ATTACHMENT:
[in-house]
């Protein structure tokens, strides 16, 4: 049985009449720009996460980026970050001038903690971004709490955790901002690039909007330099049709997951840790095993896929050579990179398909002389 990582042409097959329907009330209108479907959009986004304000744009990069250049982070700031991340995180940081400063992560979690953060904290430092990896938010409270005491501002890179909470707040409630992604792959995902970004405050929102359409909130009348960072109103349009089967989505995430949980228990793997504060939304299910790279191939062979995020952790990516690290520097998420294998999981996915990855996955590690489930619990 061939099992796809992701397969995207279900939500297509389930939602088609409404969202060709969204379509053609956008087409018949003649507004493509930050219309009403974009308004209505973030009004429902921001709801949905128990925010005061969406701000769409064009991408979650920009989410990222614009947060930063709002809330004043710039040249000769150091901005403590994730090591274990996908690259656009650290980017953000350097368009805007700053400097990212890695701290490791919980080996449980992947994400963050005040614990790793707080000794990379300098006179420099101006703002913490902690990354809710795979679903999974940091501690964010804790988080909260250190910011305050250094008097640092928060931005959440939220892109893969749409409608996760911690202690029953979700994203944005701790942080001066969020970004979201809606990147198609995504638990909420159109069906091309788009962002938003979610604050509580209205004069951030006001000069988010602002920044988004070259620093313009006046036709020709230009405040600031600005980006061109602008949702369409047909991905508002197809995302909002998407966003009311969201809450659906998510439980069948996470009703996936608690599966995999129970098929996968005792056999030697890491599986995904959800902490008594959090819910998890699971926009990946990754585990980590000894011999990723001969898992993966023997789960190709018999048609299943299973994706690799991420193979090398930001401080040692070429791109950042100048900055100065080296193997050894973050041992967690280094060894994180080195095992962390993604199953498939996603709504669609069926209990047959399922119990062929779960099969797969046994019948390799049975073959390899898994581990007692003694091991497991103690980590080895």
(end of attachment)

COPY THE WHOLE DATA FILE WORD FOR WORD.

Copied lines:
[in-house]
């Protein structure tokens, strides 16, 4: 049985009449720009996460980026970050001038903690971004709490955790901002690039909007330099049709997951840790095993896929050579990179398909002389 990582042409097959329907009330209108479907959009986004304000744009990069250049982070700031991340995180940081400063992560979690953060904290430092990896938010409270005491501002890179909470707040409630992604792959995902970004405050929102359409909130009348960072109103349009089967989505995430949980228990793997504060939304299910790279191939062979995020952790990516690290520097998420294998999981996915990855996955590690489930619990 061939099992796809992701397969995207279900939500297509389930939602088609409404969202060709969204379509053609956008087409018949003649507004493509930050219309009403974009308004209505973030009004429902921001709801949905128990925010005061969406701000769409064009991408979650920009989410990222614009947060930063709002809330004043710039040249000769150091901005403590994730090591274990996908690259656009650290980017953000350097368009805007700053400097990212890695701290490791919980080996449980992947994400963050005040614990790793707080000794990379300098006179420099101006703002913490902690990354809710795979679903999974940091501690964010804790988080909260250190910011305050250094008097640092928060931005959440939220892109893969749409409608996760911690202690029953979700994203944005701790942080001066969020970004979201809606990147198609995504638990909420159109069906091309788009962002938003979610604050509580209205004069951030006001000069988010602002920044988004070259620093313009006046036709020709230009405040600031600005980006061109602008949702369409047909991905508002197809995302909002998407966003009311969201809450659906998510439980069948996470009703996936608690599966995999129970098929996968005792056999030697890491599986995904959800902490008594959090819910998890699971926009990946990754585990980590000894011999990723001969898992993966023997789960190709018999048609299943299973994706690799991420193979090398930001401080040692070429791109950042100048900055100065080296193997050894973050041992967690280094060894994180080195095992962390993604199953498939996603709504669609069926209990047959399922119990062929779960099969797969046994019948390799049975073959390899898994581990007692003694091991497991103690980590080895």